https://investorplace.com/2018/11/tesla-plans-to-double-supercharger-network-size-in-2019/
This would be approximately 23,000 plugs with 2,700 stations.
As those that have had the opportunity to use the network will attest, and as the EA program has followed suit, stations with multiple plugs is critical. The redundancy is key to successful and more importantly, stress free long distance travel.
 

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Tesla patents are open source, so anyone can use them... did I miss something? Supercharger DC over the AC line and neutral isn’t rocket science.
It does you no good to build a compatible adapter if the Supercharger won't authenticate you and allow you to start charging. The missing piece isn't just hardware, it's a way for non-Tesla owners to be authorized by the Tesla charging network. For example, being able to sign up and put a credit card on file as you do with other EV networks.
 

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Discussion Starter #16
It does you no good to build a compatible adapter if the Supercharger won't authenticate you and allow you to start charging. The missing piece isn't just hardware, it's a way for non-Tesla owners to be authorized by the Tesla charging network. For example, being able to sign up and put a credit card on file as you do with other EV networks.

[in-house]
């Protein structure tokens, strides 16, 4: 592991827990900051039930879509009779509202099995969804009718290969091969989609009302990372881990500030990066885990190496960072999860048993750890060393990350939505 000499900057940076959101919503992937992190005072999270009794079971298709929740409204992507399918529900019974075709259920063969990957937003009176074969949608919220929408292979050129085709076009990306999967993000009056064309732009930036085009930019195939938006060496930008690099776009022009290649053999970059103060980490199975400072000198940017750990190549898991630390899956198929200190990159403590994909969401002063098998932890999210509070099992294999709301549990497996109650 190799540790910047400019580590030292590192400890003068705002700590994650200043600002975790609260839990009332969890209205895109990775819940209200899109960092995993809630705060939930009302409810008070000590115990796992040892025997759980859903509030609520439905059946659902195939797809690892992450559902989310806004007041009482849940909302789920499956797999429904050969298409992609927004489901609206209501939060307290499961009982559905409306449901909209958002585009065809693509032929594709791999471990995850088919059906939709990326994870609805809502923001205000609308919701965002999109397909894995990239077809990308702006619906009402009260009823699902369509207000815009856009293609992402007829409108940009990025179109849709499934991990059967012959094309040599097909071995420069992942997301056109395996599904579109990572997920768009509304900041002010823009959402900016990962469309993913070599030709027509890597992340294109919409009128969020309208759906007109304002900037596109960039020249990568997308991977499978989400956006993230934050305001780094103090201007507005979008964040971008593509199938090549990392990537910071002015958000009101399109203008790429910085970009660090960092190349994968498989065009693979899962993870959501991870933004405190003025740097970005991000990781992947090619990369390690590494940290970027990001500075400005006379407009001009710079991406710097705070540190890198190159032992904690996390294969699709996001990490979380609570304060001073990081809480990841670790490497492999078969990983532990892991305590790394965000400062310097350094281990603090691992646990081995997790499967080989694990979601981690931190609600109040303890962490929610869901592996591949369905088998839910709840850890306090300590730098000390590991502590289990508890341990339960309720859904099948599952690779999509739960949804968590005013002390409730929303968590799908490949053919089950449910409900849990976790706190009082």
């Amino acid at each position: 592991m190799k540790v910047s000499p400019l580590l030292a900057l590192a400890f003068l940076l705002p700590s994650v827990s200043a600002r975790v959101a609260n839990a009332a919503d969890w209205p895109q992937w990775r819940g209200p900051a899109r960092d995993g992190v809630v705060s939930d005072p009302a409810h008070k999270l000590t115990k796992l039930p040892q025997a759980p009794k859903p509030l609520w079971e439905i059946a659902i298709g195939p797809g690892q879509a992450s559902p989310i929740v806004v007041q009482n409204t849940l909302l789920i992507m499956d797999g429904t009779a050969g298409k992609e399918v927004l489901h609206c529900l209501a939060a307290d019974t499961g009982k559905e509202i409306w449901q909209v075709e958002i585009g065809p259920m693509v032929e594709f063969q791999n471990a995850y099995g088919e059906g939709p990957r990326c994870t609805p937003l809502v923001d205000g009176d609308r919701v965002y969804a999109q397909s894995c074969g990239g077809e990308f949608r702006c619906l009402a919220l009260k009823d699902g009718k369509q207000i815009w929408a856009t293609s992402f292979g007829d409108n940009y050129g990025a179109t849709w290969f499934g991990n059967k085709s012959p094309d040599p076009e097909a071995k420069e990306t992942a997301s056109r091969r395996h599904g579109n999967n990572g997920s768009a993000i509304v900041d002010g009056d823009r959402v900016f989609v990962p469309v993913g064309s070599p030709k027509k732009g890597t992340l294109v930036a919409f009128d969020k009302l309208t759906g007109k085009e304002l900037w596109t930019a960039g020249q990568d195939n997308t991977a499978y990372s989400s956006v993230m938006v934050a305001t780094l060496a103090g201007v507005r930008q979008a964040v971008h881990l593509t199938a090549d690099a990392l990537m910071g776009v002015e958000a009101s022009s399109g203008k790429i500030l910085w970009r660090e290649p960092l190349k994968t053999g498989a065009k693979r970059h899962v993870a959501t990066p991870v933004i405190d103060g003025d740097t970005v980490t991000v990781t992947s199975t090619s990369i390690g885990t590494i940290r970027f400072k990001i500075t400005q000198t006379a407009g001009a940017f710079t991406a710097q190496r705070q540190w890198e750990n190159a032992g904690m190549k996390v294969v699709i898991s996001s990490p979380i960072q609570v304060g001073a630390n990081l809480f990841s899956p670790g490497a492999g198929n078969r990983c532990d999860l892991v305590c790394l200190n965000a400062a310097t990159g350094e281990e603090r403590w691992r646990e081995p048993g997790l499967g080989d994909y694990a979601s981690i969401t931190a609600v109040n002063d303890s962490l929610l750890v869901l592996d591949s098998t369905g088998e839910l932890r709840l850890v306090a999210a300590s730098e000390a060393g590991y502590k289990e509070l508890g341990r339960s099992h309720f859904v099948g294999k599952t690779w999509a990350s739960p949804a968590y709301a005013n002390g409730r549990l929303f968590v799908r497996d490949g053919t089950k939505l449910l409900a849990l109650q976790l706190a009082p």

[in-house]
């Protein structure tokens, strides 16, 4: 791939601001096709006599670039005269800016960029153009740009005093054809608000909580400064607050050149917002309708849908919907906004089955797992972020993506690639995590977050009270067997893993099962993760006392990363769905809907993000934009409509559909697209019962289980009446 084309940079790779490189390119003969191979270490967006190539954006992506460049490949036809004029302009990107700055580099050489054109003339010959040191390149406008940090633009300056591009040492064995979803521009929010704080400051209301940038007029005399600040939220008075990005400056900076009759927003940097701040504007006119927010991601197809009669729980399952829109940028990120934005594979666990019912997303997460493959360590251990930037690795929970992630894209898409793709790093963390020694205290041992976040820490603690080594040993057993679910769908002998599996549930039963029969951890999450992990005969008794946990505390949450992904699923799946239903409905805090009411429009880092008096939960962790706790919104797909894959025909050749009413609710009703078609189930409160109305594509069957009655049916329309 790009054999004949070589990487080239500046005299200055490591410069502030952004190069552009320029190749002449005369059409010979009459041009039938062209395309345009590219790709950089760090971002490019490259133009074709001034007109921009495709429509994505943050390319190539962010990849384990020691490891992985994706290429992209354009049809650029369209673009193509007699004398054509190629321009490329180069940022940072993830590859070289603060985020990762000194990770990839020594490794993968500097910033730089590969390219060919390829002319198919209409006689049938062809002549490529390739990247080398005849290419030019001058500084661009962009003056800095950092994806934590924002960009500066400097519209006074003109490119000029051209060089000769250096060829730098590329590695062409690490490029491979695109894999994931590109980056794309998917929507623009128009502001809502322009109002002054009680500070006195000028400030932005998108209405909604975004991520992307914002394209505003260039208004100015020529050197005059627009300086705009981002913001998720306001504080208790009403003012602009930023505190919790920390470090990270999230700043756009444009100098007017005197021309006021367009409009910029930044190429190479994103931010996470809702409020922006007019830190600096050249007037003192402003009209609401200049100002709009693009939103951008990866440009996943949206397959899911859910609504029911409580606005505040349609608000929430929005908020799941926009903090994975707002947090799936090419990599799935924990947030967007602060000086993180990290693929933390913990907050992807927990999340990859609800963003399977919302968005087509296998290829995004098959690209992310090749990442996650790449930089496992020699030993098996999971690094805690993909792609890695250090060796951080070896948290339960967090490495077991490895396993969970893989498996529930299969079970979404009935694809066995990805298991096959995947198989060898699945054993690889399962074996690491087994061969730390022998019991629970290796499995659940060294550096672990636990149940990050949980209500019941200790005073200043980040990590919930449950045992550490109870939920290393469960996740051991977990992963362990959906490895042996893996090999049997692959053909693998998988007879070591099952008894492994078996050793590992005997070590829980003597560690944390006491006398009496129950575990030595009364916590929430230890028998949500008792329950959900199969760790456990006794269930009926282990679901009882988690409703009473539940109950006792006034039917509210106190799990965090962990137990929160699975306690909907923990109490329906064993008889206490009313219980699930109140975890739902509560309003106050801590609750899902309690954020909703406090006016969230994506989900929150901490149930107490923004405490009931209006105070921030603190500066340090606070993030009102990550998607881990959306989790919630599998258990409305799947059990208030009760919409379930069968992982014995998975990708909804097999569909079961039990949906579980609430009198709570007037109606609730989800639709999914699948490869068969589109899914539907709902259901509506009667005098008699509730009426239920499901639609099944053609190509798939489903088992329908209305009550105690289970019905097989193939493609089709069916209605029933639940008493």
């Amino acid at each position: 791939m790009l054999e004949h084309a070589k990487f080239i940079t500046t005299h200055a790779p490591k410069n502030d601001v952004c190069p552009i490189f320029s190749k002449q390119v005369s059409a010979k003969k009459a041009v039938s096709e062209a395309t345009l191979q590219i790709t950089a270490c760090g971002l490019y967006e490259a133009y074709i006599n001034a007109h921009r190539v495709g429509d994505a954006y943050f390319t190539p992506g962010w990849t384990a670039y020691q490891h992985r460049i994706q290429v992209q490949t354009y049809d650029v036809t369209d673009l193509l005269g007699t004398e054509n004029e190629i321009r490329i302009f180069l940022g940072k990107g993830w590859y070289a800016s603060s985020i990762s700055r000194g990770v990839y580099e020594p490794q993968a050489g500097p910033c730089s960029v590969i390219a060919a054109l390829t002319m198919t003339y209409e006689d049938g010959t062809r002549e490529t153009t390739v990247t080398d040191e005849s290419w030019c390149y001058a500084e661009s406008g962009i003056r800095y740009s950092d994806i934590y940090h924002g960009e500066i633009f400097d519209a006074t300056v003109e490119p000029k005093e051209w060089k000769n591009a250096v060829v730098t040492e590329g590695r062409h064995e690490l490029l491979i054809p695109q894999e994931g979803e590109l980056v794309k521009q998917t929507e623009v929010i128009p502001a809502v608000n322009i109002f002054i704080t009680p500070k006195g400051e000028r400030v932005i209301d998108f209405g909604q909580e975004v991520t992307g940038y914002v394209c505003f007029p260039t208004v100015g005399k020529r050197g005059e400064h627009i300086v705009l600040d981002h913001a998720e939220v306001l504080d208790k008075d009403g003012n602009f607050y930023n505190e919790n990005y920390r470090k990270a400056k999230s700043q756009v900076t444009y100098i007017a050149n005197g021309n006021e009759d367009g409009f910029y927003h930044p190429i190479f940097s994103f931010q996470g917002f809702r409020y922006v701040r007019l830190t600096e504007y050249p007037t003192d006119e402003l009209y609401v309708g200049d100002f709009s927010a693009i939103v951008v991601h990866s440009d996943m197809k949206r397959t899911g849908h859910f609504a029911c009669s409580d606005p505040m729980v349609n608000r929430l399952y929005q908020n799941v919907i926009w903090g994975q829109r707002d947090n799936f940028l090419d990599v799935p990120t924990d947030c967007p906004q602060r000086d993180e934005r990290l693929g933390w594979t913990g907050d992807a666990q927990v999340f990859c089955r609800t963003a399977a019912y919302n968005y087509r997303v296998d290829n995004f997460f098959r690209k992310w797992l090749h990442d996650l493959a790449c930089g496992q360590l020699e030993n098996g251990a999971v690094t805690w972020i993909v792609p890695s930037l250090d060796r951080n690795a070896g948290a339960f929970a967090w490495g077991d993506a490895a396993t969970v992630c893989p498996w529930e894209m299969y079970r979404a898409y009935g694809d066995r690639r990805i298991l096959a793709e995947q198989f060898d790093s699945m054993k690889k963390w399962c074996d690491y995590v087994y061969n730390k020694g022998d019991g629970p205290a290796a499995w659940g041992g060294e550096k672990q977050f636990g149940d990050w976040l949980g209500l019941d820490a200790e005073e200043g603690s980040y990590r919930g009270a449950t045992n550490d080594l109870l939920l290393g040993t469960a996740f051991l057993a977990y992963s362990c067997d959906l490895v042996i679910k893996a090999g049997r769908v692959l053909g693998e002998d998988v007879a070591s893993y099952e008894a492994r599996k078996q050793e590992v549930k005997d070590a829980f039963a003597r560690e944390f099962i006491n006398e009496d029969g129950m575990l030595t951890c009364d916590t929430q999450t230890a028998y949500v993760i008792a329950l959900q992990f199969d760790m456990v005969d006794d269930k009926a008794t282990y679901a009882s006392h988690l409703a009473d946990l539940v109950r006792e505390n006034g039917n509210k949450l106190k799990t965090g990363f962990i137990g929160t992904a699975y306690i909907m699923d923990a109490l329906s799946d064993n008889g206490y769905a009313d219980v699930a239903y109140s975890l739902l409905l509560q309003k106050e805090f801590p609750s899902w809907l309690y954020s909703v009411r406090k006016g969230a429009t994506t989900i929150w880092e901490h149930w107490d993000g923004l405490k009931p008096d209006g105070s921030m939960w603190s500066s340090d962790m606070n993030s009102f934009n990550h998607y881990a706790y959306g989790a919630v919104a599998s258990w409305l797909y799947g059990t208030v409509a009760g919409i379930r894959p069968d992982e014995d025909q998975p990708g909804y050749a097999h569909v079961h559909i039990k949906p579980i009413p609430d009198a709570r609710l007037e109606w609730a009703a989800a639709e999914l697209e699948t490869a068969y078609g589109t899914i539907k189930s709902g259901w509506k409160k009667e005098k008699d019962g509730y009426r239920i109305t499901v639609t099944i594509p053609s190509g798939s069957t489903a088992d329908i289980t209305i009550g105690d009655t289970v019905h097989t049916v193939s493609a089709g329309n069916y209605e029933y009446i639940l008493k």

That goes without saying and is one of the requirements I suppose along with the fee. I imagine most EV's have the handshake capability so it shouldn't be a road block since as you mention, that's how non-Tesla's fast charge now. It's most likely something though that would be established at the corporate level. Either GM offers it as an option and the VIN is entered into Tesla's database or it's built in to the sales price of all GM EV's but the VIN would still probably need to be activated.
 

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I spoke at length with the Rivian folks at the LA Auto Show. They are all in on EVs. That is their entire focus. They have been working underneath the radar for nine years in R&D, securing funding and financing, and purchasing a former Mitsubishi plant in Illinois preparing for their initial launch of EVs. Let me repeat, Rivian is all in on EVs.